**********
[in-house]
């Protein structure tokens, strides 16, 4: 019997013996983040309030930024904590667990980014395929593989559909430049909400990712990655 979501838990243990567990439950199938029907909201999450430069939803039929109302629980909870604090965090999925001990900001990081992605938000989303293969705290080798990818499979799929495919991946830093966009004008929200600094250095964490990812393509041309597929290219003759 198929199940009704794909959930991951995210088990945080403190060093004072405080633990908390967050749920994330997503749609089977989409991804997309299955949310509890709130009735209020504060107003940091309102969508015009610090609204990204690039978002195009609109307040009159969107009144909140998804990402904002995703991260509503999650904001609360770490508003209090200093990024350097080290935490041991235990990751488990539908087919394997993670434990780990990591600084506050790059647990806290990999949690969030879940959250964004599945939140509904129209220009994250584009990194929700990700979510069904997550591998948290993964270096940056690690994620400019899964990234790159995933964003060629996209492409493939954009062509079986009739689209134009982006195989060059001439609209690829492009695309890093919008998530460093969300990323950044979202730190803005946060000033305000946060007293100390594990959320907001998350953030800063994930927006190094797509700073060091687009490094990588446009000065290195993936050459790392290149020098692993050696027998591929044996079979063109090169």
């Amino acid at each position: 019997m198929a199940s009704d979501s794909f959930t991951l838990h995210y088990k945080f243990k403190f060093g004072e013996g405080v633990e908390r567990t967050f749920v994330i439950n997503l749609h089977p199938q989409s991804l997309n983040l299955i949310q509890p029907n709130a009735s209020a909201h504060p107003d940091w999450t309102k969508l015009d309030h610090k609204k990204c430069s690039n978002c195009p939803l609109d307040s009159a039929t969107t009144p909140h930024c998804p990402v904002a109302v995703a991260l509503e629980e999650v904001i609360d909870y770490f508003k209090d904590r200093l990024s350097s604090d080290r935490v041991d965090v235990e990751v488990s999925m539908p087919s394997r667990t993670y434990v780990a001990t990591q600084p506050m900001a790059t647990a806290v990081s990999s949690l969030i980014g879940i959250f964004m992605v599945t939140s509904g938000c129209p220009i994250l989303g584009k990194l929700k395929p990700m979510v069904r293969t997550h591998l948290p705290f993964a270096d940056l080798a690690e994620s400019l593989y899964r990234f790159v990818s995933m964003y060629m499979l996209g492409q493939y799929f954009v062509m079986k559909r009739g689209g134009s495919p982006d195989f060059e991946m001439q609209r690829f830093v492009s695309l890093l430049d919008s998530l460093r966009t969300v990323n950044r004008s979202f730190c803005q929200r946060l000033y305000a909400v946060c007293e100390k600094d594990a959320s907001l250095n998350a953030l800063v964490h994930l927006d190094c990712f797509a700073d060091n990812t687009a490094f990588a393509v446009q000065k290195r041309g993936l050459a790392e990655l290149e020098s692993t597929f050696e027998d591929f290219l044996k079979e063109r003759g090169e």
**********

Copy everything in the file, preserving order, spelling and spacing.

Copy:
[in-house]
């Protein structure tokens, strides 16, 4: 019997013996983040309030930024904590667990980014395929593989559909430049909400990712990655 979501838990243990567990439950199938029907909201999450430069939803039929109302629980909870604090965090999925001990900001990081992605938000989303293969705290080798990818499979799929495919991946830093966009004008929200600094250095964490990812393509041309597929290219003759 198929199940009704794909959930991951995210088990945080403190060093004072405080633990908390967050749920994330997503749609089977989409991804997309299955949310509890709130009735209020504060107003940091309102969508015009610090609204990204690039978002195009609109307040009159969107009144909140998804990402904002995703991260509503999650904001609360770490508003209090200093990024350097080290935490041991235990990751488990539908087919394997993670434990780990990591600084506050790059647990806290990999949690969030879940959250964004599945939140509904129209220009994250584009990194929700990700979510069904997550591998948290993964270096940056690690994620400019899964990234790159995933964003060629996209492409493939954009062509079986009739689209134009982006195989060059001439609209690829492009695309890093919008998530460093969300990323950044979202730190803005946060000033305000946060007293100390594990959320907001998350953030800063994930927006190094797509700073060091687009490094990588446009000065290195993936050459790392290149020098692993050696027998591929044996079979063109090169």
């Amino acid at each position: 019997m198929a199940s009704d979501s794909f959930t991951l838990h995210y088990k945080f243990k403190f060093g004072e013996g405080v633990e908390r567990t967050f749920v994330i439950n997503l749609h089977p199938q989409s991804l997309n983040l299955i949310q509890p029907n709130a009735s209020a909201h504060p107003d940091w999450t309102k969508l015009d309030h610090k609204k990204c430069s690039n978002c195009p939803l609109d307040s009159a039929t969107t009144p909140h930024c998804p990402v904002a109302v995703a991260l509503e629980e999650v904001i609360d909870y770490f508003k209090d904590r200093l990024s350097s604090d080290r935490v041991d965090v235990e990751v488990s999925m539908p087919s394997r667990t993670y434990v780990a001990t990591q600084p506050m900001a790059t647990a806290v990081s990999s949690l969030i980014g879940i959250f964004m992605v599945t939140s509904g938000c129209p220009i994250l989303g584009k990194l929700k395929p990700m979510v069904r293969t997550h591998l948290p705290f993964a270096d940056l080798a690690e994620s400019l593989y899964r990234f790159v990818s995933m964003y060629m499979l996209g492409q493939y799929f954009v062509m079986k559909r009739g689209g134009s495919p982006d195989f060059e991946m001439q609209r690829f830093v492009s695309l890093l430049d919008s998530l460093r966009t969300v990323n950044r004008s979202f730190c803005q929200r946060l000033y305000a909400v946060c007293e100390k600094d594990a959320s907001l250095n998350a953030l800063v964490h994930l927006d190094c990712f797509a700073d060091n990812t687009a490094f990588a393509v446009q000065k290195r041309g993936l050459a790392e990655l290149e020098s692993t597929f050696e027998d591929f290219l044996k079979e063109r003759g090169e």